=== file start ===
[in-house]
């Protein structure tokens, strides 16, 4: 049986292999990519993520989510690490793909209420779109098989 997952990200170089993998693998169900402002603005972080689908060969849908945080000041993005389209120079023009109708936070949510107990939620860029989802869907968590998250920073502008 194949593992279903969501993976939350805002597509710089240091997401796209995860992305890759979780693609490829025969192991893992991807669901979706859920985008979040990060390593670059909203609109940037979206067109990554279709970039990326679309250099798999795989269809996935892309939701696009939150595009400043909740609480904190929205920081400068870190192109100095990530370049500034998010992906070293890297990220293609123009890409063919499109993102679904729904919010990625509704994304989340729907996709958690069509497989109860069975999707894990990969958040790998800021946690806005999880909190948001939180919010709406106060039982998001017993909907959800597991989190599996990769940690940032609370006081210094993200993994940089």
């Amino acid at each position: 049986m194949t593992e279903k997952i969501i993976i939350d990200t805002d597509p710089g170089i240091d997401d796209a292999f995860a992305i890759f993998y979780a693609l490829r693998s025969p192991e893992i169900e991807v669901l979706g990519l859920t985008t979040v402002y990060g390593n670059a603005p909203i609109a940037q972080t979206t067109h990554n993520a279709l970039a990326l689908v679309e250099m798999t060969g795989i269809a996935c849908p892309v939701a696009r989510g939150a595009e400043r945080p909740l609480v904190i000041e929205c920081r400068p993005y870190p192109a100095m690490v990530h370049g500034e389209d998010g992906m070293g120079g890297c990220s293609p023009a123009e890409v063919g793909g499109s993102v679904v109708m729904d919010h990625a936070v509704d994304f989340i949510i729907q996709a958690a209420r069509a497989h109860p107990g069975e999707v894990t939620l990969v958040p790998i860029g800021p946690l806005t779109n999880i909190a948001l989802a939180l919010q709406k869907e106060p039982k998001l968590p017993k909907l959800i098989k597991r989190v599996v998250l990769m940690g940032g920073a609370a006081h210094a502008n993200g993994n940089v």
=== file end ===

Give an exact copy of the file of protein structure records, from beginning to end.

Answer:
[in-house]
């Protein structure tokens, strides 16, 4: 049986292999990519993520989510690490793909209420779109098989 997952990200170089993998693998169900402002603005972080689908060969849908945080000041993005389209120079023009109708936070949510107990939620860029989802869907968590998250920073502008 194949593992279903969501993976939350805002597509710089240091997401796209995860992305890759979780693609490829025969192991893992991807669901979706859920985008979040990060390593670059909203609109940037979206067109990554279709970039990326679309250099798999795989269809996935892309939701696009939150595009400043909740609480904190929205920081400068870190192109100095990530370049500034998010992906070293890297990220293609123009890409063919499109993102679904729904919010990625509704994304989340729907996709958690069509497989109860069975999707894990990969958040790998800021946690806005999880909190948001939180919010709406106060039982998001017993909907959800597991989190599996990769940690940032609370006081210094993200993994940089």
């Amino acid at each position: 049986m194949t593992e279903k997952i969501i993976i939350d990200t805002d597509p710089g170089i240091d997401d796209a292999f995860a992305i890759f993998y979780a693609l490829r693998s025969p192991e893992i169900e991807v669901l979706g990519l859920t985008t979040v402002y990060g390593n670059a603005p909203i609109a940037q972080t979206t067109h990554n993520a279709l970039a990326l689908v679309e250099m798999t060969g795989i269809a996935c849908p892309v939701a696009r989510g939150a595009e400043r945080p909740l609480v904190i000041e929205c920081r400068p993005y870190p192109a100095m690490v990530h370049g500034e389209d998010g992906m070293g120079g890297c990220s293609p023009a123009e890409v063919g793909g499109s993102v679904v109708m729904d919010h990625a936070v509704d994304f989340i949510i729907q996709a958690a209420r069509a497989h109860p107990g069975e999707v894990t939620l990969v958040p790998i860029g800021p946690l806005t779109n999880i909190a948001l989802a939180l919010q709406k869907e106060p039982k998001l968590p017993k909907l959800i098989k597991r989190v599996v998250l990769m940690g940032g920073a609370a006081h210094a502008n993200g993994n940089v």